Thank you to everyone who was able to attend the 2023 Women's Health Research Symposium: Navigating the Post-Roe Landscape, and a very special thank you to our presenters and organizers! Please see the recording below.
Everyone, please join us for the 2023 Women's Health Research Symposium: Navigating the Post-Roe Landscape. This year we are excited to bring respected researchers together to broach this topic and delve into the impact of overturning Roe v Wade on women's health. This symposium will occur fully virtually, please expect a confirmation email after registering. Please use the following link to register, https://events.teams.microsoft.com/event/ec5dce3b-0318-46a9-95b9-e9c8ecd71156@ef575030-1424-4ed8-b83c-12c533d879ab.
11:05 am Introduction
11:10 am Navigating the new legal landscape- Dr. Wright Clayton
Ellen Wright Clayton, MD, JD, is the Craig-Weaver Professor of Pediatrics, Professor of Health Policy, and Co-Founder of the Center for Biomedical Ethics and Society at Vanderbilt University Medical Center (VUMC) and Professor of Law at the Vanderbilt Law School. Her work is truly transdisciplinary, combining empirical, normative, and legal analytic methods to address real-world challenges. An internationally respected scholar, she has focused for many years on ethical, legal, and social issues presented by conducting research in genetics and genomics and the impact of translating these advances in clinical care and the broader society as well as issues related to women’s and children’s health and wellbeing for many years. She is a founding member of the Standing Committee on Reproductive Health, Equity, and Society of the National Academies of Sciences, Engineering, and Medicine. She has been very involved particularly in issues related to privacy and clinical care post-Dobbs and is currently teaching a course on Reproductive Justice in the Law School. She is an elected member of the National Academy of Medicine, where she has served on 11 consensus committees and the Executive Committee and was Co-Chair of Report Review.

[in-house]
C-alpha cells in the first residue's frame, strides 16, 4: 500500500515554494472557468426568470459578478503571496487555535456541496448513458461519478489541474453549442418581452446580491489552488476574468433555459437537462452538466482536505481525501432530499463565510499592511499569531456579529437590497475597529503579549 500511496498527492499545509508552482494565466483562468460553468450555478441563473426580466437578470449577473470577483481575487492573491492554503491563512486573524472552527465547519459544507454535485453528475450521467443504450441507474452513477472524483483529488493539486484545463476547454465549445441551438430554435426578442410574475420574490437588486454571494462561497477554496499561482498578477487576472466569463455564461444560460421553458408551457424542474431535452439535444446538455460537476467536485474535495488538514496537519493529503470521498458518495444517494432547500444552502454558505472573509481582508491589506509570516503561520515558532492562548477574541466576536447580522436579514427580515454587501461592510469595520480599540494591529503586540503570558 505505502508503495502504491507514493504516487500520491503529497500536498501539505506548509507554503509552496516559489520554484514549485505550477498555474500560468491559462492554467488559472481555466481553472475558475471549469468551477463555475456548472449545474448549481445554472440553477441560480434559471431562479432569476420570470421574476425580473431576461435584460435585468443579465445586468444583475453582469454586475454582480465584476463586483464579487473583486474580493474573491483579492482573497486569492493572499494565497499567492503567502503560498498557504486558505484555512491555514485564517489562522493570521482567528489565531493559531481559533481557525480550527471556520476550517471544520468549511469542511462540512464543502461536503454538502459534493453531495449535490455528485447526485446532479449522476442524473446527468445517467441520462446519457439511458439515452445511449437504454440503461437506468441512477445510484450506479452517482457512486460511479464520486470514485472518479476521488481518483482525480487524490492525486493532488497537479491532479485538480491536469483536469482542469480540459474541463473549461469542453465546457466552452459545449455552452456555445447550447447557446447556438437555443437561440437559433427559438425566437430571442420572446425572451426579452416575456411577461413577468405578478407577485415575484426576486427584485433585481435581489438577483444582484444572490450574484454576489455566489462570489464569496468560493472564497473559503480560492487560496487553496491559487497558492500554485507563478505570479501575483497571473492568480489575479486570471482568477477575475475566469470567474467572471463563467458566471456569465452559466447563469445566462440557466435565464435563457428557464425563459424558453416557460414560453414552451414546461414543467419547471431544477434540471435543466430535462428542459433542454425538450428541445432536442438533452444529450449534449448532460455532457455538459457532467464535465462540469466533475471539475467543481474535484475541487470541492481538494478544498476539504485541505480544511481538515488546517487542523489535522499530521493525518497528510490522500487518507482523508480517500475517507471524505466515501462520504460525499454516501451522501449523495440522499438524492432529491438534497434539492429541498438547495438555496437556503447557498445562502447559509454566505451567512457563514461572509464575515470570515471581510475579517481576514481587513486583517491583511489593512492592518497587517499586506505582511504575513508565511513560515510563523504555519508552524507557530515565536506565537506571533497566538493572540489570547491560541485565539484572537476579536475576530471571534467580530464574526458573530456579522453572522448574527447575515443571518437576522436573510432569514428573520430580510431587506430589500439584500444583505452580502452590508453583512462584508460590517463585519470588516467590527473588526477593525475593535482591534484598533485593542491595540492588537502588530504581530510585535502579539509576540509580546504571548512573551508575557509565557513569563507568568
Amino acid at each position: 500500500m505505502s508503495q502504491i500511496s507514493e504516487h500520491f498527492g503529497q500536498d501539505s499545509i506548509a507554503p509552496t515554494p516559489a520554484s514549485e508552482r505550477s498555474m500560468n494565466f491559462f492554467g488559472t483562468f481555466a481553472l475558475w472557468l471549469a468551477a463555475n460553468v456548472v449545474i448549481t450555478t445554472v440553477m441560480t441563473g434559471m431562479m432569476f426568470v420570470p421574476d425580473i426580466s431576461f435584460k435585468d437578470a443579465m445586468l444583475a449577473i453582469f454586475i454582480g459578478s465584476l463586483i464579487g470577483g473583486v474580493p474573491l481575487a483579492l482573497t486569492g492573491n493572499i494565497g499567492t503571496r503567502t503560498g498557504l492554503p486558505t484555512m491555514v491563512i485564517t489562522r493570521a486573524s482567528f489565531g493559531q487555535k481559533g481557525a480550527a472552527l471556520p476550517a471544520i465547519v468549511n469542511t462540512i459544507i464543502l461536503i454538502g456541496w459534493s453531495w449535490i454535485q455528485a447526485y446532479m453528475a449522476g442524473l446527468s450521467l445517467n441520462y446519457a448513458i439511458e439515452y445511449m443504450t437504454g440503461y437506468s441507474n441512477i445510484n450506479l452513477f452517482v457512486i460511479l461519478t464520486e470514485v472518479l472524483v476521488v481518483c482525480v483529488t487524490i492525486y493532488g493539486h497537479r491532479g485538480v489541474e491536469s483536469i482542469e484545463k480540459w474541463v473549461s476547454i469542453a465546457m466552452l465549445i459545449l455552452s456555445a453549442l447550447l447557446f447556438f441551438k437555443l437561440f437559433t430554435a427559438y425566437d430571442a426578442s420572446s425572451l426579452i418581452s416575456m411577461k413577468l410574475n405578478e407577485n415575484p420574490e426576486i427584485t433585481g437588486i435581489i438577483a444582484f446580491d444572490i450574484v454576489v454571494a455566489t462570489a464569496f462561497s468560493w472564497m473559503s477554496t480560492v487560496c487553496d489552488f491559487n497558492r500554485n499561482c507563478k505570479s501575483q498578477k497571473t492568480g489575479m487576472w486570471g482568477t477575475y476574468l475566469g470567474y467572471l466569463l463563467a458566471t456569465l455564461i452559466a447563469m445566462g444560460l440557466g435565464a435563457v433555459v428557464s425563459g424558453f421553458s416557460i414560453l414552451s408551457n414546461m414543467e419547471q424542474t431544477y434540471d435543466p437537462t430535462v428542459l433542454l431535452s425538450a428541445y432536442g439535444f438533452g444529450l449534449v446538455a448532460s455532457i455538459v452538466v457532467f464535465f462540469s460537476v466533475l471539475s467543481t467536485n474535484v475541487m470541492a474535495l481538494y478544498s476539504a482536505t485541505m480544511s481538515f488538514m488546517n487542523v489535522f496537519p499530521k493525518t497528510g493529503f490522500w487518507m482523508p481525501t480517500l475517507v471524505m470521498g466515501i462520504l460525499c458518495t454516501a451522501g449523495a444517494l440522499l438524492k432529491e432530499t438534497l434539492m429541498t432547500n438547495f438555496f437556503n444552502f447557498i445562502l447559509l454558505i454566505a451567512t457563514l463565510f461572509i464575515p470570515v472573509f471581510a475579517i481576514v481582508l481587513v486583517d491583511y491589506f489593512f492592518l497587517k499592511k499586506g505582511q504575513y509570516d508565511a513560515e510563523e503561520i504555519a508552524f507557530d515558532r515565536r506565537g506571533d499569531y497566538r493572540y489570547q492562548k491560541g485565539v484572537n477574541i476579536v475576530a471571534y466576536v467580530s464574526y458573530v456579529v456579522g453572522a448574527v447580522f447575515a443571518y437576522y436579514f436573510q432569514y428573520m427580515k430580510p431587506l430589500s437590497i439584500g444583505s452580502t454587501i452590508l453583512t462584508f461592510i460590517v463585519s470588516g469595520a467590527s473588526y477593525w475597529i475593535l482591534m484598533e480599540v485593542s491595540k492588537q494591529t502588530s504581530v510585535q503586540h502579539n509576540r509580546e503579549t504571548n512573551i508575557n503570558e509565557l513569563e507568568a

11:45 am CHOICES: Center for Reproductive Health- Ms. Pepper, MBA 30 min
12:20 pm Implications for prenatal genetic testing after reversal of Roe v. Wade in the United States: Updates- Dr. Al-Kouatly and Julie Barbera, MPH 30 min
In this lecture, we will dive into the research behind our work titled, Implications for prenatal genetic testing after reversal of Roe v. Wade in the United States and provide an update based on the most recent changes in legal landscape. We will explore the interplay between prenatal genetic testing, various screening and diagnostic methods, as well as changing abortion regulations since the overturning of Roe v. Wade in 2022. We will explain the relationship between genetic test timing and legal abortion availability, with insights based on analysis of state-specific abortion restrictions. Discover how gestational age-based abortion restrictions influence patient choices and medical practices, such as possible influence to favor chorionic villous sampling over amniocentesis. Please join us to grasp the complex landscape of genetic testing, abortion laws, and healthcare decisions.